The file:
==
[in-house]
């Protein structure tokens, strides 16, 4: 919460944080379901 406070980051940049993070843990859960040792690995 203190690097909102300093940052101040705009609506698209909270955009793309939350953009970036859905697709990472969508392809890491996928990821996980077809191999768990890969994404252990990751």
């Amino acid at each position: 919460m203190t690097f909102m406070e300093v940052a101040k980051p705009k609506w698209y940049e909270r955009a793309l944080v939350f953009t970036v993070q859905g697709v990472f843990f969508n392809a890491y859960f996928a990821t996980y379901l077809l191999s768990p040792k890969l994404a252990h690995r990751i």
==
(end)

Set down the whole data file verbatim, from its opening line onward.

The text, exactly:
[in-house]
């Protein structure tokens, strides 16, 4: 919460944080379901 406070980051940049993070843990859960040792690995 203190690097909102300093940052101040705009609506698209909270955009793309939350953009970036859905697709990472969508392809890491996928990821996980077809191999768990890969994404252990990751």
């Amino acid at each position: 919460m203190t690097f909102m406070e300093v940052a101040k980051p705009k609506w698209y940049e909270r955009a793309l944080v939350f953009t970036v993070q859905g697709v990472f843990f969508n392809a890491y859960f996928a990821t996980y379901l077809l191999s768990p040792k890969l994404a252990h690995r990751i």